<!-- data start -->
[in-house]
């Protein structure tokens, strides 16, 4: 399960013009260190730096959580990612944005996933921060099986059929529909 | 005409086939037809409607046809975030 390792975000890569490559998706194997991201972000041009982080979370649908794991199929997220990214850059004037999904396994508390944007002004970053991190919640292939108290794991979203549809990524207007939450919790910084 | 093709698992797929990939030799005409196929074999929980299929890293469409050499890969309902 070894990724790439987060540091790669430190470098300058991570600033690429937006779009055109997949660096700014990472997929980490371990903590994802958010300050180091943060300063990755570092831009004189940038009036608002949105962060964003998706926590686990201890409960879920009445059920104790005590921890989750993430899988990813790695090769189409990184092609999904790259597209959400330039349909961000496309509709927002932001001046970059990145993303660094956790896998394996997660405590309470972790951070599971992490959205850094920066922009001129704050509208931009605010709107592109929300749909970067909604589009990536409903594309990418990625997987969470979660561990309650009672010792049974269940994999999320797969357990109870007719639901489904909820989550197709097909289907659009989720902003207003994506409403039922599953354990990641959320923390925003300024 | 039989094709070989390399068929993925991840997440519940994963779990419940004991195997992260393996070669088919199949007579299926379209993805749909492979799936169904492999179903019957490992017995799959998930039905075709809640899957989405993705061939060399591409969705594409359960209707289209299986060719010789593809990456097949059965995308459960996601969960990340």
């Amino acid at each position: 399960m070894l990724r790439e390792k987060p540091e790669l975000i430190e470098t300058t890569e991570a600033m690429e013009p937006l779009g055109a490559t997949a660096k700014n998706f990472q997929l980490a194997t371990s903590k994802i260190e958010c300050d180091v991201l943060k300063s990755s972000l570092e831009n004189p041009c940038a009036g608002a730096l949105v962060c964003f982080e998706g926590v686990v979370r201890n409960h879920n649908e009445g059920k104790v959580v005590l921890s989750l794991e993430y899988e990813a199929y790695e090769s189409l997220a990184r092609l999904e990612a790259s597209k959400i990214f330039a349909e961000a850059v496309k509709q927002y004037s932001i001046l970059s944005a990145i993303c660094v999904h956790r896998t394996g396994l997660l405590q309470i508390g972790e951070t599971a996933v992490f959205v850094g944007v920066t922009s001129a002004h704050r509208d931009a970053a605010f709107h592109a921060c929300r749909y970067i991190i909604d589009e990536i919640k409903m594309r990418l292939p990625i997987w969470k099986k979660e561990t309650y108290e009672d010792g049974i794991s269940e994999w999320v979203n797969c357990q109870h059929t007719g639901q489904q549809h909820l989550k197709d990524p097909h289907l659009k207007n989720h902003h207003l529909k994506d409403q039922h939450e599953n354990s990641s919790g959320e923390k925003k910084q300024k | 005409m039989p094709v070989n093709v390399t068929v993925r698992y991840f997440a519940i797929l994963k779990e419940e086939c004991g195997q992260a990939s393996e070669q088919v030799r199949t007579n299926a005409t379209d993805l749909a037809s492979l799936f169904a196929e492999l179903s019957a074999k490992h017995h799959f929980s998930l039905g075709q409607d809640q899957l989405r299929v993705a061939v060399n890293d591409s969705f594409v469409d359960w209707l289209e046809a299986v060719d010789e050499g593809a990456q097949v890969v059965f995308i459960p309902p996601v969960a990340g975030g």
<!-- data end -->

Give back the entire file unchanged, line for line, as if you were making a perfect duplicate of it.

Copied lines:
[in-house]
């Protein structure tokens, strides 16, 4: 399960013009260190730096959580990612944005996933921060099986059929529909 | 005409086939037809409607046809975030 390792975000890569490559998706194997991201972000041009982080979370649908794991199929997220990214850059004037999904396994508390944007002004970053991190919640292939108290794991979203549809990524207007939450919790910084 | 093709698992797929990939030799005409196929074999929980299929890293469409050499890969309902 070894990724790439987060540091790669430190470098300058991570600033690429937006779009055109997949660096700014990472997929980490371990903590994802958010300050180091943060300063990755570092831009004189940038009036608002949105962060964003998706926590686990201890409960879920009445059920104790005590921890989750993430899988990813790695090769189409990184092609999904790259597209959400330039349909961000496309509709927002932001001046970059990145993303660094956790896998394996997660405590309470972790951070599971992490959205850094920066922009001129704050509208931009605010709107592109929300749909970067909604589009990536409903594309990418990625997987969470979660561990309650009672010792049974269940994999999320797969357990109870007719639901489904909820989550197709097909289907659009989720902003207003994506409403039922599953354990990641959320923390925003300024 | 039989094709070989390399068929993925991840997440519940994963779990419940004991195997992260393996070669088919199949007579299926379209993805749909492979799936169904492999179903019957490992017995799959998930039905075709809640899957989405993705061939060399591409969705594409359960209707289209299986060719010789593809990456097949059965995308459960996601969960990340």
């Amino acid at each position: 399960m070894l990724r790439e390792k987060p540091e790669l975000i430190e470098t300058t890569e991570a600033m690429e013009p937006l779009g055109a490559t997949a660096k700014n998706f990472q997929l980490a194997t371990s903590k994802i260190e958010c300050d180091v991201l943060k300063s990755s972000l570092e831009n004189p041009c940038a009036g608002a730096l949105v962060c964003f982080e998706g926590v686990v979370r201890n409960h879920n649908e009445g059920k104790v959580v005590l921890s989750l794991e993430y899988e990813a199929y790695e090769s189409l997220a990184r092609l999904e990612a790259s597209k959400i990214f330039a349909e961000a850059v496309k509709q927002y004037s932001i001046l970059s944005a990145i993303c660094v999904h956790r896998t394996g396994l997660l405590q309470i508390g972790e951070t599971a996933v992490f959205v850094g944007v920066t922009s001129a002004h704050r509208d931009a970053a605010f709107h592109a921060c929300r749909y970067i991190i909604d589009e990536i919640k409903m594309r990418l292939p990625i997987w969470k099986k979660e561990t309650y108290e009672d010792g049974i794991s269940e994999w999320v979203n797969c357990q109870h059929t007719g639901q489904q549809h909820l989550k197709d990524p097909h289907l659009k207007n989720h902003h207003l529909k994506d409403q039922h939450e599953n354990s990641s919790g959320e923390k925003k910084q300024k | 005409m039989p094709v070989n093709v390399t068929v993925r698992y991840f997440a519940i797929l994963k779990e419940e086939c004991g195997q992260a990939s393996e070669q088919v030799r199949t007579n299926a005409t379209d993805l749909a037809s492979l799936f169904a196929e492999l179903s019957a074999k490992h017995h799959f929980s998930l039905g075709q409607d809640q899957l989405r299929v993705a061939v060399n890293d591409s969705f594409v469409d359960w209707l289209e046809a299986v060719d010789e050499g593809a990456q097949v890969v059965f995308i459960p309902p996601v969960a990340g975030g």